Gothic Line Offensive

The Gothic Line (Italian: Linea Gotica) formed Field Marshal Albert Kesselring's last major line of defence in the final stages of World War II along the summits of the Apennines during the fighting retreat of Nazi Germany's forces in Italy against the Allied Armies in Italy commanded by General Sir Harold Alexander.
Hitler had concerns about the state of preparation of the Gothic Line: He feared the Allies would use amphibious landings to out-flank its defenses. So, to downgrade its importance in the eyes of both friend and foe, he ordered the name, with its historic connotations, changed, reasoning that if the Allies managed to break through they would not be able to use the more impressive name to magnify their victory claims. In response to this order, Kesselring renamed it the "Green Line" in June 1944.
The Gothic Line was breached on both the Adriatic and the central Apennine fronts during Operation Olive (also sometimes known as the Battle of Rimini) during the autumn of 1944, but Kesselring's forces were consistently able to retire in good order, and no decisive breakthrough was achieved. This did not take place until the renewed offensive in the spring of 1945. On April 29, 1945, Heinrich von Vietinghoff, Commander of the German Army Group C, signed an instrument of surrender, and hostilities in Italy formally ceased on May 2.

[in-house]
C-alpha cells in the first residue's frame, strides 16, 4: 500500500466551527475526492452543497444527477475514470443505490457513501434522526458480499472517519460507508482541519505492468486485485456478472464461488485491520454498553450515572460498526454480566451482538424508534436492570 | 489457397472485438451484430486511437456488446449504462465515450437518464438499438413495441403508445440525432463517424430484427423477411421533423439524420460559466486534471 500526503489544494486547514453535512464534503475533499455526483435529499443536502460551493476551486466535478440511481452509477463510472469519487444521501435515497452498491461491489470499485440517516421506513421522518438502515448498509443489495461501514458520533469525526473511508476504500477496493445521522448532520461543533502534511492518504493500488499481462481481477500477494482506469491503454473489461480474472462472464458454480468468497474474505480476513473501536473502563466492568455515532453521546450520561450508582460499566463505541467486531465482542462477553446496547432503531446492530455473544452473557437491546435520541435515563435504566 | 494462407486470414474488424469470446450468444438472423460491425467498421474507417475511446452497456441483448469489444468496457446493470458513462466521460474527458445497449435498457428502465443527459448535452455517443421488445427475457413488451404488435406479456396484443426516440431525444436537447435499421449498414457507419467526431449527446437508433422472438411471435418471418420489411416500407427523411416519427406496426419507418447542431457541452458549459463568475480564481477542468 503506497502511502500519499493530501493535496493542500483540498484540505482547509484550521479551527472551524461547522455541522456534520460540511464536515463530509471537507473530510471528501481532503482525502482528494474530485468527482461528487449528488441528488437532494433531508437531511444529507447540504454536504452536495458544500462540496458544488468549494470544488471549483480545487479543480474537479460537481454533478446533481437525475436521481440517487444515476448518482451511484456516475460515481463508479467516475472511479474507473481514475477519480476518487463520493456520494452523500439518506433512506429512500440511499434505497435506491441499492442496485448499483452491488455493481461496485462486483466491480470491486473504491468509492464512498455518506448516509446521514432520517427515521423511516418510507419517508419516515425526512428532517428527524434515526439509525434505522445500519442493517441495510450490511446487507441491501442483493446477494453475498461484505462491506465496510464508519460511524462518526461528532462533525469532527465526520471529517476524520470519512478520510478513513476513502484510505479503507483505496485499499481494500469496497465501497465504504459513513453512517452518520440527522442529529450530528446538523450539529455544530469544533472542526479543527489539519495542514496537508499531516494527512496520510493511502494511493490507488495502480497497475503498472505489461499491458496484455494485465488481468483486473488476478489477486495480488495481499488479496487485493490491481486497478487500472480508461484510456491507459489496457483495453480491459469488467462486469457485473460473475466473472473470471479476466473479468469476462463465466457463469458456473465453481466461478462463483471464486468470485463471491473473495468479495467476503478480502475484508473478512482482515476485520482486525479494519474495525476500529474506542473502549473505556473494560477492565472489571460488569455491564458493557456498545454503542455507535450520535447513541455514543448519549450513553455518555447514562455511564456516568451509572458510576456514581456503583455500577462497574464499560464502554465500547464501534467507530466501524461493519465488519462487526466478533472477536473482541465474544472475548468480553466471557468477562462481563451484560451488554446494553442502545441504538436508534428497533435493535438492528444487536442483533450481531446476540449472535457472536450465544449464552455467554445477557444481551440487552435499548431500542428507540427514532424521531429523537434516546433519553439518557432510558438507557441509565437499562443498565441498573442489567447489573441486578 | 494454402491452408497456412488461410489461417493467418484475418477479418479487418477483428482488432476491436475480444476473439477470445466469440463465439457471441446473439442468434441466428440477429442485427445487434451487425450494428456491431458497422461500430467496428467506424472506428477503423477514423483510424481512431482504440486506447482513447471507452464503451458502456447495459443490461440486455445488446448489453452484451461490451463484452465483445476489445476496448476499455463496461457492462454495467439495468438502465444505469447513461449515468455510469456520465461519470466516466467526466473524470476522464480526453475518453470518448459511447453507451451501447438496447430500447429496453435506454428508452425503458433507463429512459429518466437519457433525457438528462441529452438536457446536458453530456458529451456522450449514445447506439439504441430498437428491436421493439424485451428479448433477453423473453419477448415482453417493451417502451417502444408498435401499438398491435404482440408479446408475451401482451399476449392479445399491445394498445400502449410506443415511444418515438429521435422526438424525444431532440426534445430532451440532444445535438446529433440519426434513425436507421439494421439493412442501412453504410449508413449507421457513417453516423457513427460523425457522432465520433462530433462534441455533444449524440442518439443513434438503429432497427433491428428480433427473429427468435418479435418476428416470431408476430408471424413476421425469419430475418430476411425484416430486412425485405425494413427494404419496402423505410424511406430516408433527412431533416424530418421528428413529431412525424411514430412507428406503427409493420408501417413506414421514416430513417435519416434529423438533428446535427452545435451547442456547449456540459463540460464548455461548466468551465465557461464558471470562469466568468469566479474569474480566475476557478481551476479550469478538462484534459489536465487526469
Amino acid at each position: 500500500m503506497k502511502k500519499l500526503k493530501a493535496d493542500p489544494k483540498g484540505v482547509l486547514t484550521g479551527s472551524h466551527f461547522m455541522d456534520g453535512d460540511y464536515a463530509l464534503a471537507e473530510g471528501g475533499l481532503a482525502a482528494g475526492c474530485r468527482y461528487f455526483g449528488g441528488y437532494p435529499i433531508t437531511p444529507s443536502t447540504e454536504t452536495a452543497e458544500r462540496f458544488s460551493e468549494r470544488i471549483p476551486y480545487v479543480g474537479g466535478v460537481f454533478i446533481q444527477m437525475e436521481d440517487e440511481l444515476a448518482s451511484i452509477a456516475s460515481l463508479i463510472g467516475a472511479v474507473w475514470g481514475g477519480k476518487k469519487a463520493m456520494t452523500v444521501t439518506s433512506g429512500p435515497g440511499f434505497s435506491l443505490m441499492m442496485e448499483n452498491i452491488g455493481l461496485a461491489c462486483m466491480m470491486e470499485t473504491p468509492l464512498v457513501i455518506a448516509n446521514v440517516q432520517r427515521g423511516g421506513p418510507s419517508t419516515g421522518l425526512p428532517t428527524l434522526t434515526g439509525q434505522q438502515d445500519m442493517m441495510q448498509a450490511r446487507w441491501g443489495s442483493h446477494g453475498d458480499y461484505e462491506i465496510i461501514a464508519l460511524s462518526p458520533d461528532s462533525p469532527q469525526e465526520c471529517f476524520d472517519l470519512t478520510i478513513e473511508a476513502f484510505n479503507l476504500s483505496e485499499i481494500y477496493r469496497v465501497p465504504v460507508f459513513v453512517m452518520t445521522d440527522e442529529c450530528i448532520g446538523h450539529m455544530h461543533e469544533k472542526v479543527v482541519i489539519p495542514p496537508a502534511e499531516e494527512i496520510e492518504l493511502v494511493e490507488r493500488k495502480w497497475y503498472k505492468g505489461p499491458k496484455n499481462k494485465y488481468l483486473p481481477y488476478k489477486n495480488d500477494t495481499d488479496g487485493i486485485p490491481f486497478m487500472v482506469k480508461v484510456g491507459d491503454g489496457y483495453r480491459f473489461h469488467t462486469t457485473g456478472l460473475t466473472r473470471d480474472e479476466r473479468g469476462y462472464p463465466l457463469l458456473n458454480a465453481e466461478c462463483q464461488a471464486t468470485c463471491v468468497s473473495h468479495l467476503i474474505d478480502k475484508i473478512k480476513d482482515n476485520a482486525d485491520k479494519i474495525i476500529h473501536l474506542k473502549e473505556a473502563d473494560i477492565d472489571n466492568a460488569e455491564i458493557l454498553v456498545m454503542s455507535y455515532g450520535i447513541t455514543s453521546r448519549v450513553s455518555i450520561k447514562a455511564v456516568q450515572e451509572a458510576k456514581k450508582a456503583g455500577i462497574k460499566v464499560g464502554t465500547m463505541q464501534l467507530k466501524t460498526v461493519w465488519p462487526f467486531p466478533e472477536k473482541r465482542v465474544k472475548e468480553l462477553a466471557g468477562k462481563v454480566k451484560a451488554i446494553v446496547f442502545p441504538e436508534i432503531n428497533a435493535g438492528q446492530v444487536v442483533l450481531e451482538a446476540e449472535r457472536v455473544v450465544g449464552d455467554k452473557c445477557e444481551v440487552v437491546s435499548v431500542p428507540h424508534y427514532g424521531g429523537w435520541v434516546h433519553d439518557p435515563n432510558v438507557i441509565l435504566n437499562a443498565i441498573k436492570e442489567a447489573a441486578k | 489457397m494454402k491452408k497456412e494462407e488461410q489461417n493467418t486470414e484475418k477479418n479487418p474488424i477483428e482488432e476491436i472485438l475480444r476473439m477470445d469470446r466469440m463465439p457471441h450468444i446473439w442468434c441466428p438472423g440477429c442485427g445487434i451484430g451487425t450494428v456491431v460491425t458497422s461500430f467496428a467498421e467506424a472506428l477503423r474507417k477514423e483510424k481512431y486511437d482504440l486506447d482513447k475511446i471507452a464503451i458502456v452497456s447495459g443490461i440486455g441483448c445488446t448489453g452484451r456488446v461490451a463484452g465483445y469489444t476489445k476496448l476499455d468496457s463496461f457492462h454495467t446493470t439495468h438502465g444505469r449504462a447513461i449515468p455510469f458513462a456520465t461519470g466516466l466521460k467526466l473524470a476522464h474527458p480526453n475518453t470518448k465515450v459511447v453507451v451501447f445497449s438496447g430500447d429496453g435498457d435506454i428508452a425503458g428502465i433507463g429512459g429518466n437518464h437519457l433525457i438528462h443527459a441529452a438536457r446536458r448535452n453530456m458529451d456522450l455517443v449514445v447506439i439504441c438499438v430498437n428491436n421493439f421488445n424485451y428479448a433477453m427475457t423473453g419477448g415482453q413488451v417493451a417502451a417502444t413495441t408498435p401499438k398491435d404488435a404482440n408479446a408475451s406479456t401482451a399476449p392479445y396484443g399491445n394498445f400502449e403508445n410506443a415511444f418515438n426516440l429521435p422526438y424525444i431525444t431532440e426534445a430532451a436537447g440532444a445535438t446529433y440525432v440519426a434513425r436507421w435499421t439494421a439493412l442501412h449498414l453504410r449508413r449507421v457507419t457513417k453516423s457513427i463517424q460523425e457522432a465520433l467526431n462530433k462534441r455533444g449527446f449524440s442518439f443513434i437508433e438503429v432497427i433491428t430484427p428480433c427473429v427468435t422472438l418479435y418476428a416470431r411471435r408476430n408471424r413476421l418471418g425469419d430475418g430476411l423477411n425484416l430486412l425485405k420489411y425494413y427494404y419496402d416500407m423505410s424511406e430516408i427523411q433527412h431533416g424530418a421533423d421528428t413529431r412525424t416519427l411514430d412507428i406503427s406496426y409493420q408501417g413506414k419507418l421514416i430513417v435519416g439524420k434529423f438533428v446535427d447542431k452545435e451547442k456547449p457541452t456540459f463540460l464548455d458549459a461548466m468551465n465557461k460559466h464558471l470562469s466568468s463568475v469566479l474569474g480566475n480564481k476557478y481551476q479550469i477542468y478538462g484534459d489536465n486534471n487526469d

Germans set up a defense line north of Rome along the backbone of the northern Apennine Mountains. Again, the British attacked along the east coast. The main crossing of the Apennines was atIl Futa pass. This was heavily defended, so the main attack was at IL Giogo Pass to the east. This fighting was described as an all up-hill battle as several large peaks had to be assaulted. Both the 5th & 8th Armies were drained of men as units were pulled out for the invasion of Normandy and southern France. Without sufficient reserves, the fighting drew to a stalemate as the second winter in Italy set in.